Ontario vs. Quebec<br><br>In the late 1970s, Ontario and Quebec began a tit-for-tat dispute over construction workers crossing the border to work in each other's province.<br><br>Dubbed the Ontario-Quebec Construction War in some newspaper accounts, the tiff appears to have started when Quebec enacted restrictions in 1978 effectively barring Ontario construction workers from certain projects there. Ontario sought to retaliate with similar rules. Thus began a political dispute that lasted decades, flare-ups often fuelled by economic downturns.<br><br>Quebec's highly-regulated construction industry has historically deterred Ontario workers wanting to work in Quebec -- while also driving Quebec workers into the more open Ontario.<br><br>Frustrated by the flow of workers into Ontario, Ontario enacted a Fairness is a Two-Way Street Act in 1999, barring Quebec construction workers from Ontario government projects. The two provinces eventually settled their differences in 2006 with a construction mobility agreement.
Ontario vs. Manitoba<br><br>In Canada's early days, as boundaries were still being carved out, Ontario and Manitoba clashed for years over a tract of land on the western and northern boundaries of Ontario that each claimed as its own. An 1883 New York Times article described "frequent disgraceful conflicts" that "stopped short of bloodshed."<br><br>The tract was rich in timber and minerals, and also contained a port on Lake Superior.<br><br>In 1880, Manitoba extended its boundaries, with the federal government confirming them the next year.<br><br>But Ontario did not agree, saying the extension gave the disputed area to Manitoba. Confusion reigned in the disputed area as it lacked not only civil courts and a registry office to record deeds, but a timber agent to protect the forest. The U.K. judicial committee of the Privy Council finally weighed in. In 1889, the boundary of Ontario was extended west of Lake of the Woods and north to Albany River.
National Energy Program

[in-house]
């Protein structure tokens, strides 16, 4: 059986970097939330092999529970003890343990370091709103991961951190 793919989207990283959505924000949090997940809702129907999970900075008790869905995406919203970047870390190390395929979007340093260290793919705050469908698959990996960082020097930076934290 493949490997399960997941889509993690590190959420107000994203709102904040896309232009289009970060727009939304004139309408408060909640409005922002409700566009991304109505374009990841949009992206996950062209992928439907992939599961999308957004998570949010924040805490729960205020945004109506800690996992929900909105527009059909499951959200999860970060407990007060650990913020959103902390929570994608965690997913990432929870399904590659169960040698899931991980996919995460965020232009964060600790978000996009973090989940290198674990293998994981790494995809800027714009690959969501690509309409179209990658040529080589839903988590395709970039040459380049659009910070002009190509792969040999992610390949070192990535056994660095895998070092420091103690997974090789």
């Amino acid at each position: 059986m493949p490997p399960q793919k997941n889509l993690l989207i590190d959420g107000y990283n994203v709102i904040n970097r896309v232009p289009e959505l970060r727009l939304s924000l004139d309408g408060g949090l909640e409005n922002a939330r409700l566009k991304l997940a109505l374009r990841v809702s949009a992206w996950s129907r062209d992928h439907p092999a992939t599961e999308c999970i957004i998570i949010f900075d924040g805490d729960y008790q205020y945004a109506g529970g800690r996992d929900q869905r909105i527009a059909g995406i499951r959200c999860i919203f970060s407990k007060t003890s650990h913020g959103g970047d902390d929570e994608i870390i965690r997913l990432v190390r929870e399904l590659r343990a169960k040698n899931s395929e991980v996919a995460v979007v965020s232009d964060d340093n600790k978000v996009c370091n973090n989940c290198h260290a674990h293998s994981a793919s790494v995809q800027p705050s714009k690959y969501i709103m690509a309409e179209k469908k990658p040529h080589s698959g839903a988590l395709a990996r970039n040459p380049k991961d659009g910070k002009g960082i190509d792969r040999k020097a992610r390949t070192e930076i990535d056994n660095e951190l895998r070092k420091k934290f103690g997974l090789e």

Alberta vs. Ottawa (and Ontario and Quebec)<br><br>In the wake of the energy crisis in the late-1970s, when the OPEC nations raised the price of oil, the Trudeau government introduced the National Energy Program, basically to equalize the price of oil in Canada and offset higher prices being paid the central and Atlantic provinces.<br><br>Highly unpopular in Western Canada, particularly in Alberta where most of Canada's oil is produced, the NEP sought to increase the federal share of energy revenues and make Canada a self-sufficient oil producer. Alberta viewed the program as an intrusion into provincial control over natural resources, as set out in the British North America Act, then the country's constitution.<br><br>Peter Lougheed, the Alberta premier at the time, retaliated against Ottawa by cutting provincial oil production. The fight caused huge uncertainty in the oil patch and essentially pitted the Western province against Eastern Canada. Lougheed said the federal government effectively "weighed Alberta's needs for markets against the economic advantages to Eastern Canada, and decided against us."<br><br>Eventually Lougheed and Trudeau signed a revised energy agreement in 1981, whch rejigged the revenue-sharing arrangement and reduced the NEP export tax on Alberta.<br><br>In 1982, the Supreme Court of Canada ruled Ottawa couldn't legally tax provincially owned oil and gas wells and the last vestiges of the controversial program were scrapped after Conservative Brian Mulroney was elected in 1984.